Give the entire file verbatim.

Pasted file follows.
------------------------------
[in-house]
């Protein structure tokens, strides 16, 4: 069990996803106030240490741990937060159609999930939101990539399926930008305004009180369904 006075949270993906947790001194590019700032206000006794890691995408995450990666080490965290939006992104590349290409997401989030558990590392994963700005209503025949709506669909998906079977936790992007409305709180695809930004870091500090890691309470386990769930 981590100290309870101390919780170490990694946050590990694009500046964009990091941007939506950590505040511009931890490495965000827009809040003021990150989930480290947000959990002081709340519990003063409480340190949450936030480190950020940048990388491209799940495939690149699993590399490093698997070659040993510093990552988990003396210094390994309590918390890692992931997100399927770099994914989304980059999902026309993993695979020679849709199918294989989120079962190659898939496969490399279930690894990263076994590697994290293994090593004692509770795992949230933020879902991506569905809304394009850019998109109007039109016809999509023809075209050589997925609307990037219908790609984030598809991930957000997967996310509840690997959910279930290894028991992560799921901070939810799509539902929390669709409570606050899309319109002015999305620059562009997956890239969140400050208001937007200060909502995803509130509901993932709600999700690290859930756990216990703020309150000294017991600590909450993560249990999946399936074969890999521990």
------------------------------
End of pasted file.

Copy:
[in-house]
């Protein structure tokens, strides 16, 4: 069990996803106030240490741990937060159609999930939101990539399926930008305004009180369904 006075949270993906947790001194590019700032206000006794890691995408995450990666080490965290939006992104590349290409997401989030558990590392994963700005209503025949709506669909998906079977936790992007409305709180695809930004870091500090890691309470386990769930 981590100290309870101390919780170490990694946050590990694009500046964009990091941007939506950590505040511009931890490495965000827009809040003021990150989930480290947000959990002081709340519990003063409480340190949450936030480190950020940048990388491209799940495939690149699993590399490093698997070659040993510093990552988990003396210094390994309590918390890692992931997100399927770099994914989304980059999902026309993993695979020679849709199918294989989120079962190659898939496969490399279930690894990263076994590697994290293994090593004692509770795992949230933020879902991506569905809304394009850019998109109007039109016809999509023809075209050589997925609307990037219908790609984030598809991930957000997967996310509840690997959910279930290894028991992560799921901070939810799509539902929390669709409570606050899309319109002015999305620059562009997956890239969140400050208001937007200060909502995803509130509901993932709600999700690290859930756990216990703020309150000294017991600590909450993560249990999946399936074969890999521990």